The famous sticky bead argument has been regarded as demonstrating that gravitational waves carry gravitational energy (because it is converted through friction into heat energy):

“The thought experiment was first described by Feynman (under the pseudonym “Mr. Smith”) in 1957, at a conference at Chapel Hill, North Carolina. His insight was that a passing gravitational wave should, in principle, cause a bead which is free to slide along a stick to move back and forth, when the stick is held transversely to the wave’s direction of propagation. The wave generates tidal forces about the midpoint of the stick. These produce alternating, longitudinal tensile and compressive stresses in the material of the stick; but the bead, being free to slide, moves along the stick in response to the tidal forces. If contact between the bead and stick is ‘sticky’, then heating of both parts will occur due to friction. This heating, said Feynman, showed that the wave did indeed impart energy to the bead and rod system, so it must indeed transport energy.” [8]

However, a careful examination of this argument reveals that kinetic, not gravitational, energy is converted into heat because a gravitational wave changes the shape of the geodesic worldline of the bead and the stick prevents the bead from following its changed geodesic worldline, i.e., prevents the bead from moving by inertia; as a result the bead resists and exerts an inertial force on the stick (exactly like when a particle away from gravitating masses moving by inertia is prevented from its inertial motion, it exerts an inertial force on the obstacle and the kinetic energy of the particle is converted into heat).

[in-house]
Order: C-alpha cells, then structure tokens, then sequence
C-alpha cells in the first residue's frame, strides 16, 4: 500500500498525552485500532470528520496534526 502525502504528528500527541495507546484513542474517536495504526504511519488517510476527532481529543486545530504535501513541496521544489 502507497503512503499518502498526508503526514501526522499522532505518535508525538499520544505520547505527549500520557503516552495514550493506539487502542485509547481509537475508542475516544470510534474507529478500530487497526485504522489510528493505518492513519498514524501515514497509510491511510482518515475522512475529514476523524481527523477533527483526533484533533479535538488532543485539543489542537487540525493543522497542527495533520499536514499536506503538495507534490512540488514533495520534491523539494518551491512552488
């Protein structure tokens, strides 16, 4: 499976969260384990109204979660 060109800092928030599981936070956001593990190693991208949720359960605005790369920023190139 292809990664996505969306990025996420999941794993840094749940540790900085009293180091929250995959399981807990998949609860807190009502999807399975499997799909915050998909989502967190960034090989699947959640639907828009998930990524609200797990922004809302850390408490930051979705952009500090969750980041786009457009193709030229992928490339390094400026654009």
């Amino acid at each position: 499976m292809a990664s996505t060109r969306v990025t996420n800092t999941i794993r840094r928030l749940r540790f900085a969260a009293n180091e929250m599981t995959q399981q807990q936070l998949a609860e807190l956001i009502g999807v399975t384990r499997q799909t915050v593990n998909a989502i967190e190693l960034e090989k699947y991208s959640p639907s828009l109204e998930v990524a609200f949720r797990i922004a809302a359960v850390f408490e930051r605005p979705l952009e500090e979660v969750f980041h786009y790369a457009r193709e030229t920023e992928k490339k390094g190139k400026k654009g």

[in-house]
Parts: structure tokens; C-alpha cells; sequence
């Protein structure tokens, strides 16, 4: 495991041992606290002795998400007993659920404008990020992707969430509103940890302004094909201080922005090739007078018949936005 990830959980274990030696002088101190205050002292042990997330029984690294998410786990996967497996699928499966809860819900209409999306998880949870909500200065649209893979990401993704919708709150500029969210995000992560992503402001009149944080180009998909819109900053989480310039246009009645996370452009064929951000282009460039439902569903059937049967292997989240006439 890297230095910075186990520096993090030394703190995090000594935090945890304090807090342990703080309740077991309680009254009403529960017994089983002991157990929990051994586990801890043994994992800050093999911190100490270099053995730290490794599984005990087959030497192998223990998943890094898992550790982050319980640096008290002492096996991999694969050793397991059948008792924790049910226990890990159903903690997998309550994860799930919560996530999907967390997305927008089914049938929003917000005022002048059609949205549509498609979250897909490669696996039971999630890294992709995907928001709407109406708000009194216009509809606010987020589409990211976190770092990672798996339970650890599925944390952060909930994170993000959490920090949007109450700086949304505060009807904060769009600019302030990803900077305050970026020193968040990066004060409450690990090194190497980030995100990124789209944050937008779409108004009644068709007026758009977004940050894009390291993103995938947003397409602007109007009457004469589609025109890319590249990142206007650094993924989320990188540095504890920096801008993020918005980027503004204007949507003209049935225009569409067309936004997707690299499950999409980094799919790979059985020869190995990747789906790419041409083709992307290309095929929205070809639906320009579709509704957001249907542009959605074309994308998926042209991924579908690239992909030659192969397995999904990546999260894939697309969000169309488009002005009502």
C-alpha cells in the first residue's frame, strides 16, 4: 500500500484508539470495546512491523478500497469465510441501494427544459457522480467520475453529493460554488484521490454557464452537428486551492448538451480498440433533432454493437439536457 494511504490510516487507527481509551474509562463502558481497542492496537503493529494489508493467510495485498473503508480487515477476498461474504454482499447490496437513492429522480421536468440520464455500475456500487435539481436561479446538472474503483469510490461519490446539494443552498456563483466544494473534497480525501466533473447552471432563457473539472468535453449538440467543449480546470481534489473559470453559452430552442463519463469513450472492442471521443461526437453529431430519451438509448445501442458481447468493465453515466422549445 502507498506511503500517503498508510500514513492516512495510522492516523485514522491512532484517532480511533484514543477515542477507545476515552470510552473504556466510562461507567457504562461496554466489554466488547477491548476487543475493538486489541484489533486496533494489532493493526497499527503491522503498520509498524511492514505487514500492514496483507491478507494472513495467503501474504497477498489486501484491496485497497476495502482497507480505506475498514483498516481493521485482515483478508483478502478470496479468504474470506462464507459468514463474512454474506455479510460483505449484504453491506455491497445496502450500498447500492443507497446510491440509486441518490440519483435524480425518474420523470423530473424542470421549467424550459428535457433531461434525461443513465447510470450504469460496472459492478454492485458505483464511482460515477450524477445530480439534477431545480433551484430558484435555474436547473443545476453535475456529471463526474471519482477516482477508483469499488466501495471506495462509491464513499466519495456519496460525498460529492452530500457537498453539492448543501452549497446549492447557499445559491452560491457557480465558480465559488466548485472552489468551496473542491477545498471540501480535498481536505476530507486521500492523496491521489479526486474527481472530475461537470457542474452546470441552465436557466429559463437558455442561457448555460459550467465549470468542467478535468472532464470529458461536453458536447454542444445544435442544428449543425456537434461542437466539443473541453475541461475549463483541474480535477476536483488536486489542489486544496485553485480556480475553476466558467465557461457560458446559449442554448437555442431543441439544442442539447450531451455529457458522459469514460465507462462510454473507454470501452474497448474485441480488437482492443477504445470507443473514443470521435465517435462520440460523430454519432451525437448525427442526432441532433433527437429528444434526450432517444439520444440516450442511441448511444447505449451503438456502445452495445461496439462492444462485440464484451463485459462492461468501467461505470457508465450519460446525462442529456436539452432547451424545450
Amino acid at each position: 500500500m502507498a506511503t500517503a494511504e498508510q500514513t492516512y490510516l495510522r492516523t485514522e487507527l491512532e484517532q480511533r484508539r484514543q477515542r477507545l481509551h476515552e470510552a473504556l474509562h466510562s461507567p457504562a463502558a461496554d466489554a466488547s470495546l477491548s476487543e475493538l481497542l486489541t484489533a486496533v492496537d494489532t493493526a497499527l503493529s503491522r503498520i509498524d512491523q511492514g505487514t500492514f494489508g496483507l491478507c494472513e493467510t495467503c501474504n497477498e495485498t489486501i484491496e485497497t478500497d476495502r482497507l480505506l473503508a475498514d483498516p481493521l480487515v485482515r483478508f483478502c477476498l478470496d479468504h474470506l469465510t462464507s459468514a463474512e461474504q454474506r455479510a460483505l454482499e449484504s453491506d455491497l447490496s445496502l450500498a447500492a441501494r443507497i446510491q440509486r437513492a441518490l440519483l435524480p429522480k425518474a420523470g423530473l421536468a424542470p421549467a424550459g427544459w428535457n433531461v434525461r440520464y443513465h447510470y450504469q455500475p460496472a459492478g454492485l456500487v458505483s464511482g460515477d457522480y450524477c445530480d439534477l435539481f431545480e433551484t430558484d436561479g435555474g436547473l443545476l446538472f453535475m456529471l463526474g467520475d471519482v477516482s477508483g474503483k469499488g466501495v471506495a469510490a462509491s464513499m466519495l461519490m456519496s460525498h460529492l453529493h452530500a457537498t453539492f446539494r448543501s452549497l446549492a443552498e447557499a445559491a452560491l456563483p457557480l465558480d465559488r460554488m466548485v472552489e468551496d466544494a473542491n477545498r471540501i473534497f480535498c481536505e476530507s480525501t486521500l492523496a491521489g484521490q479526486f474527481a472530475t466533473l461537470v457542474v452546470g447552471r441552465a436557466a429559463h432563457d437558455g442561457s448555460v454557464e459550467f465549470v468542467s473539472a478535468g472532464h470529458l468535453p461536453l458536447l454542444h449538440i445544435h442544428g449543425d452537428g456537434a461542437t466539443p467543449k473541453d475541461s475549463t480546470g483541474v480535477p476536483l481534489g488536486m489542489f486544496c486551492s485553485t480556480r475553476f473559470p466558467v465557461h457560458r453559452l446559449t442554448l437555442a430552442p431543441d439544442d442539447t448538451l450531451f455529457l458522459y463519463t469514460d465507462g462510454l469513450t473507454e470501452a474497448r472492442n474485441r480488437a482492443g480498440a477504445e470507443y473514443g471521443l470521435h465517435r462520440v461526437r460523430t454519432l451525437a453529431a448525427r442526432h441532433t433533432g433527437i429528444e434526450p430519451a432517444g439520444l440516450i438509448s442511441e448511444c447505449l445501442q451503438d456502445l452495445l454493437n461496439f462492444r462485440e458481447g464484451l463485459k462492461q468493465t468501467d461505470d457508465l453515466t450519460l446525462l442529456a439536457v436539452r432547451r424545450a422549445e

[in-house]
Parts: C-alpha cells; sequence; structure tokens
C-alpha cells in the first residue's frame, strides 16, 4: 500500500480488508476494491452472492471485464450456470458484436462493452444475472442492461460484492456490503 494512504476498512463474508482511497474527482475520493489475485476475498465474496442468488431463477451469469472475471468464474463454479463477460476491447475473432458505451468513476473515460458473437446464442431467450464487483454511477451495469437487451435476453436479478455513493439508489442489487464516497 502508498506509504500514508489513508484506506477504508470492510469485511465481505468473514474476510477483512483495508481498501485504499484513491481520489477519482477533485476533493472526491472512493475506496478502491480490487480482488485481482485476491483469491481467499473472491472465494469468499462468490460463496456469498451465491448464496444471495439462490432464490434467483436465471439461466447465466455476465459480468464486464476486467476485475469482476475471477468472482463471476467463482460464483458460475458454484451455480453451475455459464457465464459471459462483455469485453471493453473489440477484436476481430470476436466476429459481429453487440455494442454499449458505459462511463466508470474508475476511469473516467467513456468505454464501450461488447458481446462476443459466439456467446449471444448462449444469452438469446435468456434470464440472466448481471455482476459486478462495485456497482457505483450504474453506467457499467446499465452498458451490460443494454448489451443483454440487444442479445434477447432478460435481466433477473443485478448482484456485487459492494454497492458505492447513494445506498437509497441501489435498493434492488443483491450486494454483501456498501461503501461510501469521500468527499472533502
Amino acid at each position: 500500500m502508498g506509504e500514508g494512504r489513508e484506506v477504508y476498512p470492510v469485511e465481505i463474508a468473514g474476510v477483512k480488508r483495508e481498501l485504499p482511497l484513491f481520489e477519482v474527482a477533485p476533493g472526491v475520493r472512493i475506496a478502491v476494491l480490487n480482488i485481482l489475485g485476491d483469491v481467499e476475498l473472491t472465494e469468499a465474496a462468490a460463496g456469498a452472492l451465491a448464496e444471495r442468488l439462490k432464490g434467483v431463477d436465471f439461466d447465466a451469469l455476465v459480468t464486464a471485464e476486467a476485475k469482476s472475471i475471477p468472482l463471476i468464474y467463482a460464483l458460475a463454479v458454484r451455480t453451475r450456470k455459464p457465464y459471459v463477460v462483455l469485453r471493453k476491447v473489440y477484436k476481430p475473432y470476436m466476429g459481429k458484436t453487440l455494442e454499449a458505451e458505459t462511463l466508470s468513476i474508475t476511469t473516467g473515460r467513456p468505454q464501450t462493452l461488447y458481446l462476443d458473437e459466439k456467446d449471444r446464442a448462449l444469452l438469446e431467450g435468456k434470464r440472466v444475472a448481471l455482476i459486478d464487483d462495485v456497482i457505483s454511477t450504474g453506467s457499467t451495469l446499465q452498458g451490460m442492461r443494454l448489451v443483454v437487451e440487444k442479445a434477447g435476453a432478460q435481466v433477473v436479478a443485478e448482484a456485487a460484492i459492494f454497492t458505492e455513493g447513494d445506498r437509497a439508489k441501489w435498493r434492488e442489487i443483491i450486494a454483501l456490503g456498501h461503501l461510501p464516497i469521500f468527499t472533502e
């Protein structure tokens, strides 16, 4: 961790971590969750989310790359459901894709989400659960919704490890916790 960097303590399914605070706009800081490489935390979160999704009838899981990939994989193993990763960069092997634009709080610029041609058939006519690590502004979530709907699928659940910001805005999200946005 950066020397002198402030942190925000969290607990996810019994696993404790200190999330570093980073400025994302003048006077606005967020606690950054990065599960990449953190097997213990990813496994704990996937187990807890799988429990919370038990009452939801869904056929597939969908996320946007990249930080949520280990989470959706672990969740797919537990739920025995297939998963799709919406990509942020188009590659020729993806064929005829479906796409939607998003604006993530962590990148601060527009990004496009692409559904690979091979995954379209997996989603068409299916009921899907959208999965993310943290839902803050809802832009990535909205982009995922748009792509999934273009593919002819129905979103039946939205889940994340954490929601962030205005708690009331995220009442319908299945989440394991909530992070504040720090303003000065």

It appears more adequate if one talks about inertial, not kinetic, energy, because what is converted into heat (as in the sticky bead argument) is the energy corresponding to the work done by the inertial force (and it turns out that that energy, originating from the inertial force, is equal to the kinetic energy [9]). The need to talk about the adequate inertial, not kinetic, energy is clearly seen in the explanation of the sticky bead argument above – initially (before the arrival of the gravitational wave) the bead is at rest and does not possess kinetic energy; when the gravitational wave arrives, the bead starts to move but by inertia (non-resistantly) since the shape of its geodesic worldline is changed by the wave into another geodesic worldline (which means that the bead goes from one inertial state – rest – into another inertial state, i.e., without any transfer of energy from the gravitational wave; transferring energy to the bead would occur if and only if the gravitational wave changed the state of the bead from inertial to non-inertial), and when the stick tries to prevent the bead from moving by inertia, the bead resists and exerts an inertial force on the stick (that is why, what converts into heat through friction is inertial energy).